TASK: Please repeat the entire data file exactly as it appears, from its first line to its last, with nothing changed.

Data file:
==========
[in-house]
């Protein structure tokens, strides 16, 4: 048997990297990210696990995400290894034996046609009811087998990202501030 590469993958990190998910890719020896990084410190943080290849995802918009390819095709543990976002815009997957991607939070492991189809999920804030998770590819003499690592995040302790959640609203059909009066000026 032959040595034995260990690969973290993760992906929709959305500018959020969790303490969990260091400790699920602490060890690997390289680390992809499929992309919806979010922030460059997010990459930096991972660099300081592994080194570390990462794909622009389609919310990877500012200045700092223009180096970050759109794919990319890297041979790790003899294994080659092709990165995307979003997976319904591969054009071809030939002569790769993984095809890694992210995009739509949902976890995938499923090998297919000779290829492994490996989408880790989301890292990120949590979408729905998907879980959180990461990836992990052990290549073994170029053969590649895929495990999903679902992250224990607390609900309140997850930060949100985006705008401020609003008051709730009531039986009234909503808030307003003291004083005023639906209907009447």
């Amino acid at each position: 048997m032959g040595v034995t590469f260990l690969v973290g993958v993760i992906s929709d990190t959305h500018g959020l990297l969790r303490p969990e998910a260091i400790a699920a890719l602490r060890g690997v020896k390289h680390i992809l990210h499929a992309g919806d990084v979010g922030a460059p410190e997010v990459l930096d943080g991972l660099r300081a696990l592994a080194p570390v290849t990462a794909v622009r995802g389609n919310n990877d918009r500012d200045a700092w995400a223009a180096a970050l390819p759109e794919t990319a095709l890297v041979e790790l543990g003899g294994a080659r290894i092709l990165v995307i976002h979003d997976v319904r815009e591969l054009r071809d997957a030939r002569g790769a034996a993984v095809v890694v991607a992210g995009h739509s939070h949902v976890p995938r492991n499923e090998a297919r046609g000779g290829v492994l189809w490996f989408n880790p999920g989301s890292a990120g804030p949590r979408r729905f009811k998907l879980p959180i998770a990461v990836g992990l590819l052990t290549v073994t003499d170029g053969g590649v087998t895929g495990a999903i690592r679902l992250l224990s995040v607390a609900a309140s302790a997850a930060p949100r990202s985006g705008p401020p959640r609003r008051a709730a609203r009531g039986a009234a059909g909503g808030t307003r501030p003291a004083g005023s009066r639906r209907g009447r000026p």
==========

[in-house]
């Protein structure tokens, strides 16, 4: 048997990297990210696990995400290894034996046609009811087998990202501030 590469993958990190998910890719020896990084410190943080290849995802918009390819095709543990976002815009997957991607939070492991189809999920804030998770590819003499690592995040302790959640609203059909009066000026 032959040595034995260990690969973290993760992906929709959305500018959020969790303490969990260091400790699920602490060890690997390289680390992809499929992309919806979010922030460059997010990459930096991972660099300081592994080194570390990462794909622009389609919310990877500012200045700092223009180096970050759109794919990319890297041979790790003899294994080659092709990165995307979003997976319904591969054009071809030939002569790769993984095809890694992210995009739509949902976890995938499923090998297919000779290829492994490996989408880790989301890292990120949590979408729905998907879980959180990461990836992990052990290549073994170029053969590649895929495990999903679902992250224990607390609900309140997850930060949100985006705008401020609003008051709730009531039986009234909503808030307003003291004083005023639906209907009447």
């Amino acid at each position: 048997m032959g040595v034995t590469f260990l690969v973290g993958v993760i992906s929709d990190t959305h500018g959020l990297l969790r303490p969990e998910a260091i400790a699920a890719l602490r060890g690997v020896k390289h680390i992809l990210h499929a992309g919806d990084v979010g922030a460059p410190e997010v990459l930096d943080g991972l660099r300081a696990l592994a080194p570390v290849t990462a794909v622009r995802g389609n919310n990877d918009r500012d200045a700092w995400a223009a180096a970050l390819p759109e794919t990319a095709l890297v041979e790790l543990g003899g294994a080659r290894i092709l990165v995307i976002h979003d997976v319904r815009e591969l054009r071809d997957a030939r002569g790769a034996a993984v095809v890694v991607a992210g995009h739509s939070h949902v976890p995938r492991n499923e090998a297919r046609g000779g290829v492994l189809w490996f989408n880790p999920g989301s890292a990120g804030p949590r979408r729905f009811k998907l879980p959180i998770a990461v990836g992990l590819l052990t290549v073994t003499d170029g053969g590649v087998t895929g495990a999903i690592r679902l992250l224990s995040v607390a609900a309140s302790a997850a930060p949100r990202s985006g705008p401020p959640r609003r008051a709730a609203r009531g039986a009234a059909g909503g808030t307003r501030p003291a004083g005023s009066r639906r209907g009447r000026p």